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Brad Renfro: Inside the Actor's Shocking Death at 25 and Quick Rise to Fame

Brad Renfro: Inside the Actor's Shocking Death at 25 and Quick Rise to Fame
It’s been nearly a decade since the tragic death of former child actor Brad Renfro. During his too-short career he made over 20 movies, the last one being 2008’s The Informers, where he starred alongside Billy Bob Thornton and Winona Ryder. The Apt Pupil star was a gifted actor who battled several off-screen demons, which ultimately ended the life of the 25-year-old.

A Star on the Rise

The Knoxville, Tennessee native was only 10-years-old when he was discovered by director Joel Schumacher to play Mark Sway, a young witness in a Mafia case, in his 1994 movie The Client. In the film,
See full article at PEOPLE.com »

Robert Getchell, 'Alice Doesn't Live Here Anymore' Screenwriter, Dies at 81

Robert Getchell, who received Oscar nominations for his screenplays for Alice Doesn't Live Here Anymore and Bound for Glory, has died. He was 81.

Getchell died Oct. 21, according to a funeral home in Monterey, California. No other details of his death were available.

Getchell also co-wrote Mommie Dearest (1981), starring Faye Dunaway as Joan Crawford, and John Badham’s Point of No Return (1993), and he did adapted screenplays for Stella (1990), starring Bette Midler; This Boy's Life (1993), starring Robert De Niro and Leonardo DiCaprio; and John Grisham's The Client (1994), directed by Joel Schumacher.

Getchell’s first screenplay...
See full article at The Hollywood Reporter - Movie News »

Robert Getchell, 'Alice Doesn't Live Here Anymore' Screenwriter, Dies at 81

Robert Getchell, who received Oscar nominations for his screenplays for Alice Doesn't Live Here Anymore and Bound for Glory, has died. He was 81.

Getchell died Oct. 21, according to a funeral home in Monterey, California. No other details of his death were available.

Getchell also co-wrote Mommie Dearest (1981), starring Faye Dunaway as Joan Crawford, and John Badham’s Point of No Return (1993), and he did adapted screenplays for Stella (1990), starring Bette Midler; This Boy's Life (1993), starring Robert De Niro and Leonardo DiCaprio; and John Grisham's The Client (1994), directed by Joel Schumacher.

Getchell’s first screenplay...
See full article at The Hollywood Reporter - TV News »

John Heard Dead at 72; TV Roles Included The Sopranos, Prison Break

John Heard Dead at 72; TV Roles Included The Sopranos, Prison Break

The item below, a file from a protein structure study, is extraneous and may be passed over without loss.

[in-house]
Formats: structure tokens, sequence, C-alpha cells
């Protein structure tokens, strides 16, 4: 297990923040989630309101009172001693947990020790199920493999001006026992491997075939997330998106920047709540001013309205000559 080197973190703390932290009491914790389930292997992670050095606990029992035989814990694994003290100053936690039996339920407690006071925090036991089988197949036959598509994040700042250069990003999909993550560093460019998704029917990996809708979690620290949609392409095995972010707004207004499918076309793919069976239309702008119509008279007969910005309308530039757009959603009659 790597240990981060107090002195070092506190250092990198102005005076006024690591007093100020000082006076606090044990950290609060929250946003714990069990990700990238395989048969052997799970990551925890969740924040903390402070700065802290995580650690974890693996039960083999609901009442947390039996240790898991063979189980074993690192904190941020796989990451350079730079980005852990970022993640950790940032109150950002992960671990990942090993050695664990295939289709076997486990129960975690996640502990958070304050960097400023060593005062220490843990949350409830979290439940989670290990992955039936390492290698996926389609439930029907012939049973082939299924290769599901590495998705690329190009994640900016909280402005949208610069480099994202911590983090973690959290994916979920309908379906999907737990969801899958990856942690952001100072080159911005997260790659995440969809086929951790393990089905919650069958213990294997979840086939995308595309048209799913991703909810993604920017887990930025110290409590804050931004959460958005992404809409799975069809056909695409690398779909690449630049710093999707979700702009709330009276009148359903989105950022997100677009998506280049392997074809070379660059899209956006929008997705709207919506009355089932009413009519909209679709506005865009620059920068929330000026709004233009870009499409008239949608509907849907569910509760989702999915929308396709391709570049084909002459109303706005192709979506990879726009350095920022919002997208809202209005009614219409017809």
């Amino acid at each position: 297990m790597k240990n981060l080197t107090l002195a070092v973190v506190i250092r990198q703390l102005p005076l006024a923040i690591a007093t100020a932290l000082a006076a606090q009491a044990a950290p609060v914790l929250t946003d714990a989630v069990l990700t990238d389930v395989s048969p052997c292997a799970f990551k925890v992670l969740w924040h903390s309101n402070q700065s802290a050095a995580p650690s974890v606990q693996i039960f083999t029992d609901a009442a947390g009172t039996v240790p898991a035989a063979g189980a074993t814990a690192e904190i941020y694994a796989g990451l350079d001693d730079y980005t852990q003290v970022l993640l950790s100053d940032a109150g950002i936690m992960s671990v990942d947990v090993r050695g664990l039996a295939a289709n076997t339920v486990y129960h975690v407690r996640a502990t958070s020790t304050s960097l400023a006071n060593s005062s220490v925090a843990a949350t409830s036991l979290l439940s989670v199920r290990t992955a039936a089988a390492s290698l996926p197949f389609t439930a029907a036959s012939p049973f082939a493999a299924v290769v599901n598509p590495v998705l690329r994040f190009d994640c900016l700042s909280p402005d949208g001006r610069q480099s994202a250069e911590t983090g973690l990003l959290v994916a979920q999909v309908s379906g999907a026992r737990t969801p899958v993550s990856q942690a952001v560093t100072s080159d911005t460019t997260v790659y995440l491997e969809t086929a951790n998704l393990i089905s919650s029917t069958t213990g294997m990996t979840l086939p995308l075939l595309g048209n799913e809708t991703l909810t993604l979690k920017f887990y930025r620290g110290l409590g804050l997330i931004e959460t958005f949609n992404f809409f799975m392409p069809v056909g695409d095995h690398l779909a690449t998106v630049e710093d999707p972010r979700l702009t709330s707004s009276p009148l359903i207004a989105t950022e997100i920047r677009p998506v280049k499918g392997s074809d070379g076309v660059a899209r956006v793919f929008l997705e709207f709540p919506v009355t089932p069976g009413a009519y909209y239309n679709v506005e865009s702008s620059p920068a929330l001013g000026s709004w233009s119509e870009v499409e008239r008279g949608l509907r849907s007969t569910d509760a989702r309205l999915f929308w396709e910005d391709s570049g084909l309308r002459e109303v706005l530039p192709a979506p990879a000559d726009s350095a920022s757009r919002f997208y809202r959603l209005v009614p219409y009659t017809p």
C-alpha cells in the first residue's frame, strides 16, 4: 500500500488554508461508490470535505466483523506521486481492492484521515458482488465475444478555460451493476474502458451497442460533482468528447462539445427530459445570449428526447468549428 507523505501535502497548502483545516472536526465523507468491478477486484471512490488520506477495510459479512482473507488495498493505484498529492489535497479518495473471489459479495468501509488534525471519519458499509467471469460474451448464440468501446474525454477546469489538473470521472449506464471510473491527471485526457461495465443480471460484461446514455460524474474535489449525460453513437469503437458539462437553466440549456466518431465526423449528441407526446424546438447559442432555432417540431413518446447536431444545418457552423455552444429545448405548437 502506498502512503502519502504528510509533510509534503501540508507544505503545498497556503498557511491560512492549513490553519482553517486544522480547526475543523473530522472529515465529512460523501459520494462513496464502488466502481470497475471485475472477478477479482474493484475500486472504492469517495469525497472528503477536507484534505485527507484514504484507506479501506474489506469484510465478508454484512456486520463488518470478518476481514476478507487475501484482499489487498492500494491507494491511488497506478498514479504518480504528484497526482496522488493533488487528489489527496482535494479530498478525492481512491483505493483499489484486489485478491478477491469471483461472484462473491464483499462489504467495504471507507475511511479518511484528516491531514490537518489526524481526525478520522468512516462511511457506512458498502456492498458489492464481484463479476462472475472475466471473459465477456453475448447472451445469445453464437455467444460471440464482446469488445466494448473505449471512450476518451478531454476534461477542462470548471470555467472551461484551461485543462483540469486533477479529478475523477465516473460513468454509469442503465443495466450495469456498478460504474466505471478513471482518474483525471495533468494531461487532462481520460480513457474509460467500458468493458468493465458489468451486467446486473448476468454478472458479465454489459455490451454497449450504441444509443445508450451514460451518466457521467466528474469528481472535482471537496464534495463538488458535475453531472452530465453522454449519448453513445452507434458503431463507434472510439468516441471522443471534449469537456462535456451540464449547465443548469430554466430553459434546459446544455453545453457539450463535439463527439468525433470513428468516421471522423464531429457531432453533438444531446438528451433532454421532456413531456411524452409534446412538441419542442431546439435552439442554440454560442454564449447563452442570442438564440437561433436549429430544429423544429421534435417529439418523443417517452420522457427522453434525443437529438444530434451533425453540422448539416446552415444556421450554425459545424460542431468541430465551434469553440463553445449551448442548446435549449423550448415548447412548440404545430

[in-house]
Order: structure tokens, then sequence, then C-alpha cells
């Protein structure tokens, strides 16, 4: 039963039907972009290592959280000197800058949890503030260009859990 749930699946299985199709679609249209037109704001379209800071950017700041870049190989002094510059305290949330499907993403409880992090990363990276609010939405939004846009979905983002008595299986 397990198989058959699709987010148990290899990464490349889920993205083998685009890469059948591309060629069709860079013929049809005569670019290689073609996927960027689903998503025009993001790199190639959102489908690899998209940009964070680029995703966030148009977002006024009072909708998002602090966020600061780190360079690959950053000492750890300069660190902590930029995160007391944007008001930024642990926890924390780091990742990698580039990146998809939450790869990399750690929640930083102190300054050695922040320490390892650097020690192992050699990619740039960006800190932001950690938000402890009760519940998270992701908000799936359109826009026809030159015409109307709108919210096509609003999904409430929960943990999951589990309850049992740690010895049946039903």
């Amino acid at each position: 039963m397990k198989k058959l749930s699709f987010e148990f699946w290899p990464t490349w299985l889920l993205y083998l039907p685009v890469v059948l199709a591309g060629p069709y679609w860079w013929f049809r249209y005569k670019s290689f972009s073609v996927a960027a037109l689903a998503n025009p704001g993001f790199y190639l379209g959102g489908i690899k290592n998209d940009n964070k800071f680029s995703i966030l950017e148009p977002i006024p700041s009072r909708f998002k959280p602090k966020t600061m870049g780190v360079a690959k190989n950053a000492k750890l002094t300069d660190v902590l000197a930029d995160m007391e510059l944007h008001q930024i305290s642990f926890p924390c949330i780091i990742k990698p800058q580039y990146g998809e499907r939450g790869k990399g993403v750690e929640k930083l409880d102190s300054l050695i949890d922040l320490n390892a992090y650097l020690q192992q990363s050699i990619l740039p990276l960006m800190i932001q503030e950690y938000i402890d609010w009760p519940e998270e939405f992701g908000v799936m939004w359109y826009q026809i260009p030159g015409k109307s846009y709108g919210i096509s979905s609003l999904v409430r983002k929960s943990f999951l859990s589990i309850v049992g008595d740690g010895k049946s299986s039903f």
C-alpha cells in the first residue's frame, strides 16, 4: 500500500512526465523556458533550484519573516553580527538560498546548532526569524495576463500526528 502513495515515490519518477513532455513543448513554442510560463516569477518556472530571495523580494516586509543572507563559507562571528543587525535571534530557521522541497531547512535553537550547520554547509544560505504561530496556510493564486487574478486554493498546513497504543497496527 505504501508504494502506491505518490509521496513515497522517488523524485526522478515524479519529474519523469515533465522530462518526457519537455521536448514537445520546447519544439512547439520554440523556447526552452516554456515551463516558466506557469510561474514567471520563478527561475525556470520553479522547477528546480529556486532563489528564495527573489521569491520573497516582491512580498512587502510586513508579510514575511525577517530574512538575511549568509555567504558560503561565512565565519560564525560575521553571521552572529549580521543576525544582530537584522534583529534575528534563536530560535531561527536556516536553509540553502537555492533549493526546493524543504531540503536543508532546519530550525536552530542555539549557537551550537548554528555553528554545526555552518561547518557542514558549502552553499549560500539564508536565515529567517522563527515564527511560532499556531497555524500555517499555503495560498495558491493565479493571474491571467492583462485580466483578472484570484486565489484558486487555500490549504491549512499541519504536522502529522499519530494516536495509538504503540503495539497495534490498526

Veteran actor John Heard, familiar to many as Macaulay Culkin’s Home Alone pop, was found dead on Friday in a Palo Alto, Calif. hotel room. He was 72.

A cause of death is not yet known, reports TMZ.

On the smaller screen, Heard’s credits included CBS’ adaptation of the 1994 John Grisham film The Client, The Sopranos (for which he earned an Emmy nomination as corrupt cop Vin Makazian), Jack & Bobby, Prison Break (playing Sara Tancredi’s governor father), NCIS: Los Angeles and, most recently, spring episodes of Fox’s APB and WGN America’s Outsiders.

In addition to his turns as Peter McCallister,
See full article at TVLine.com »

Batman & Robin: the apologies & thoughts of its cast & crew

Rob Leane Jun 19, 2017

Joel Schumacher has just apologised (again) about Batman & Robin, a film that lots of talented people are sorry about...

It may have shifted a fair few toys and given us some great Arnie lines to recite, but Joel Schumacher’s Batman & Robin will mainly be remembered as a franchise killer. What Tim Burton began with the luscious, gothic brace of Batman and Batman Returns, Schumacher well and truly wrote off with the colourful crapness of Batman & Robin.

The Bat-franchise managed to live on after Jim Carrey and Tommy Lee Jones chewed the scenery into tiny little pieces during Batman Forever, but Bat-nipples, “cool party!”, and Alfred making a skin-tight costume for his niece was just too much for the series to survive.

Nowadays, if reviewers savage a film, the cast and crew come out and defend it. They say things like ‘we made this for the fans,
See full article at Den of Geek »

Joel Schumacher Apologizes for Batman and Robin 20 Years Later

Joel Schumacher Apologizes for Batman and Robin 20 Years Later
Batman has had an interesting history on screen. The character goes from huge highs, like The Dark Knight, to pretty big lows, like Batman & Robin, a movie that many consider to be one of the worst superhero movies of all time. Now, the man responsible for that dreadful disaster of a Batman movie, director Joel Schumacher, has officially apologized for making it.